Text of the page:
Latin name: Picea abies
Location: Though the species can be found in many areas around the Island, it’s most prominent at the Goat Hill golf course where a row of tall trees tower near the second and third holes.
Tree stats: An evergreen conifer, Norway spruce is native to northern and central Europe. In the wild the species can grow up to 200 feet and is long lived. It was introduced in Britain in the 16th century and has been a mainstay of Canadian and American landscapes and forests for decades. As a mature specimen, Norway spruce is handsomely pyramidal with upturned primary branches and drooping branchlets. Many of the Goat Hill trees are decorated with large cones that last through the winter. On some of the trees, the trunks are heavily stained with dried white pitch that looks like bird guano.
The oldest? Many Internet sites claim that a Norway spruce called Old Tjikko is one of the world’s most ancient trees. Discovered in Sweden in 2004, the 16-foot-high tree supposedly sprouted from a root system that’s around 9,560 years old. (Some trees reproduce clonally.) Tom Kimmerer, a Kentucky-based scientist and author, disputes this conclusion on his website Venerable Trees, suggesting that the older wood on the ground and the tree that grows above it may not be genetically connected. Until further tests are conducted, he surmises that Old Kjikko is actually a relatively young 80 years.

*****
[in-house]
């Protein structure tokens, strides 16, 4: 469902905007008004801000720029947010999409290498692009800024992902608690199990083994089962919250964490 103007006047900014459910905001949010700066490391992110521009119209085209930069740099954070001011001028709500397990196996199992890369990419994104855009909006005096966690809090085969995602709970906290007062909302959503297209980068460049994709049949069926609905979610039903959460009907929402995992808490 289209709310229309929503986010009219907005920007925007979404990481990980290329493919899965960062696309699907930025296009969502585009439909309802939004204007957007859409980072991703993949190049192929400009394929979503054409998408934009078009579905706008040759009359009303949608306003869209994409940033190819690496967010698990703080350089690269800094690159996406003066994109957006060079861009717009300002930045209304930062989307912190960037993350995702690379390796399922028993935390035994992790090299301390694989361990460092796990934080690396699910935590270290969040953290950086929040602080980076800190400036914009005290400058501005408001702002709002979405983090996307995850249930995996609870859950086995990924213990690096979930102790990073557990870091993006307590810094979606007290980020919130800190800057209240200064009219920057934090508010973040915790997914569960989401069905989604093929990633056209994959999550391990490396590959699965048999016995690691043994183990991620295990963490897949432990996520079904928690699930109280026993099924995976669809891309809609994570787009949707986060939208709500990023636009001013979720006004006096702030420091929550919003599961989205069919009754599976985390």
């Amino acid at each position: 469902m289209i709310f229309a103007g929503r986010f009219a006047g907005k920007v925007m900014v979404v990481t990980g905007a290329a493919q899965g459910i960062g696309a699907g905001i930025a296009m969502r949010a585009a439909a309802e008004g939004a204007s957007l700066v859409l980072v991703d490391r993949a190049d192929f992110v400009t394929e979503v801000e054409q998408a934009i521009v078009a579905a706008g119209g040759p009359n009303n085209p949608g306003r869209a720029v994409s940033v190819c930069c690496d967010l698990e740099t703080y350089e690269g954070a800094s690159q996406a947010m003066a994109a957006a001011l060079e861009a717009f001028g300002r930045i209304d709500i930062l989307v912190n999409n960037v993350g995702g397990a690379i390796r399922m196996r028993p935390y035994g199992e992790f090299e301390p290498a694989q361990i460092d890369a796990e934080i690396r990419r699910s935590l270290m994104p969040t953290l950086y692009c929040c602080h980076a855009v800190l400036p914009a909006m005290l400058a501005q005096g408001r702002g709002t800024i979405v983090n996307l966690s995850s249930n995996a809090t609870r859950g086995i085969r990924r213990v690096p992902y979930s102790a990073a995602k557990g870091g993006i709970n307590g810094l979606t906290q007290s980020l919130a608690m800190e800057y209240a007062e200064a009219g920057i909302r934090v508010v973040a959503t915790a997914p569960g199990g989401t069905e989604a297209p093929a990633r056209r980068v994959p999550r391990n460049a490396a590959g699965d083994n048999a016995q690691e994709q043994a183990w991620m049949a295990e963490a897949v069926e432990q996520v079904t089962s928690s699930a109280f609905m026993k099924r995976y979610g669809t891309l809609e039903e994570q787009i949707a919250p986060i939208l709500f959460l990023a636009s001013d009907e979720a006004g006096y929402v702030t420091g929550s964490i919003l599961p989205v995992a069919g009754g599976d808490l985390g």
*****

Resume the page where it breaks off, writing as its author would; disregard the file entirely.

Isn’t it good, Norwegian wood? Yes! Norway spruce is valued for its strength and fine grain for furniture, musical instruments, and pulp. It’s also utilized by birds and mammals, which feed on the seeds, seedlings, and foliage. And like many evergreens, it provides animals with year-round protection and cover. Humans make use of the soft new growth for spruce beer, a concoction I wrote about in a previous column. The beverage seemed enticing until I recently read that it can taste like turpentine.
A tree for all gardens: Because of its size, Norway spruce isn’t suitable for most home landscapes. Fortunately, there are over 160 cultivars and varieties of different shapes, sizes, and color forms. ‘Nudiformis’ grows 3-6 feet high and wide, ‘Perry’s Gold’ has yellow spring foliage, and ‘Pendula’ has a weeping habit. For tiny yards, there’s ‘Pygmaea,’ which reportedly take almost twenty years to grow 18 or so inches. That sounds like the plant equivalent of watching water boil.
Photos: Tim Purtell